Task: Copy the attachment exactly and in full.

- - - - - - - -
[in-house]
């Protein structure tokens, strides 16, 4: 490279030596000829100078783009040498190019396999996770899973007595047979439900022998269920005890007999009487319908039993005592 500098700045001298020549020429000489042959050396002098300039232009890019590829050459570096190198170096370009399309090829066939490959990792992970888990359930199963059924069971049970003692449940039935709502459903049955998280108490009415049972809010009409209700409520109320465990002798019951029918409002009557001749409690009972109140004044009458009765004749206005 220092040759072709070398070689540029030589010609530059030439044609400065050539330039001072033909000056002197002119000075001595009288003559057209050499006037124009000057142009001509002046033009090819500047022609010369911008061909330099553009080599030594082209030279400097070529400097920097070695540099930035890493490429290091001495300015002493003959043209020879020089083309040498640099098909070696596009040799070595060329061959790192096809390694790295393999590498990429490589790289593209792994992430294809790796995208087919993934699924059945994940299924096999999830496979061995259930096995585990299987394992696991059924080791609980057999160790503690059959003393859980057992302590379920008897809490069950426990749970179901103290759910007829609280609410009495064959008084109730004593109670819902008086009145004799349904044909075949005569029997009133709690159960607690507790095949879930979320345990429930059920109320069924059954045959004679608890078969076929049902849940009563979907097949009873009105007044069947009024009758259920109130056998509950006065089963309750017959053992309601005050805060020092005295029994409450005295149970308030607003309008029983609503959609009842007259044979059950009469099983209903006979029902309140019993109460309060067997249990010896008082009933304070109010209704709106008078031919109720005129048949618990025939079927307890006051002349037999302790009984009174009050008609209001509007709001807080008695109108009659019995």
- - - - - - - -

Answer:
[in-house]
């Protein structure tokens, strides 16, 4: 490279030596000829100078783009040498190019396999996770899973007595047979439900022998269920005890007999009487319908039993005592 500098700045001298020549020429000489042959050396002098300039232009890019590829050459570096190198170096370009399309090829066939490959990792992970888990359930199963059924069971049970003692449940039935709502459903049955998280108490009415049972809010009409209700409520109320465990002798019951029918409002009557001749409690009972109140004044009458009765004749206005 220092040759072709070398070689540029030589010609530059030439044609400065050539330039001072033909000056002197002119000075001595009288003559057209050499006037124009000057142009001509002046033009090819500047022609010369911008061909330099553009080599030594082209030279400097070529400097920097070695540099930035890493490429290091001495300015002493003959043209020879020089083309040498640099098909070696596009040799070595060329061959790192096809390694790295393999590498990429490589790289593209792994992430294809790796995208087919993934699924059945994940299924096999999830496979061995259930096995585990299987394992696991059924080791609980057999160790503690059959003393859980057992302590379920008897809490069950426990749970179901103290759910007829609280609410009495064959008084109730004593109670819902008086009145004799349904044909075949005569029997009133709690159960607690507790095949879930979320345990429930059920109320069924059954045959004679608890078969076929049902849940009563979907097949009873009105007044069947009024009758259920109130056998509950006065089963309750017959053992309601005050805060020092005295029994409450005295149970308030607003309008029983609503959609009842007259044979059950009469099983209903006979029902309140019993109460309060067997249990010896008082009933304070109010209704709106008078031919109720005129048949618990025939079927307890006051002349037999302790009984009174009050008609209001509007709001807080008695109108009659019995």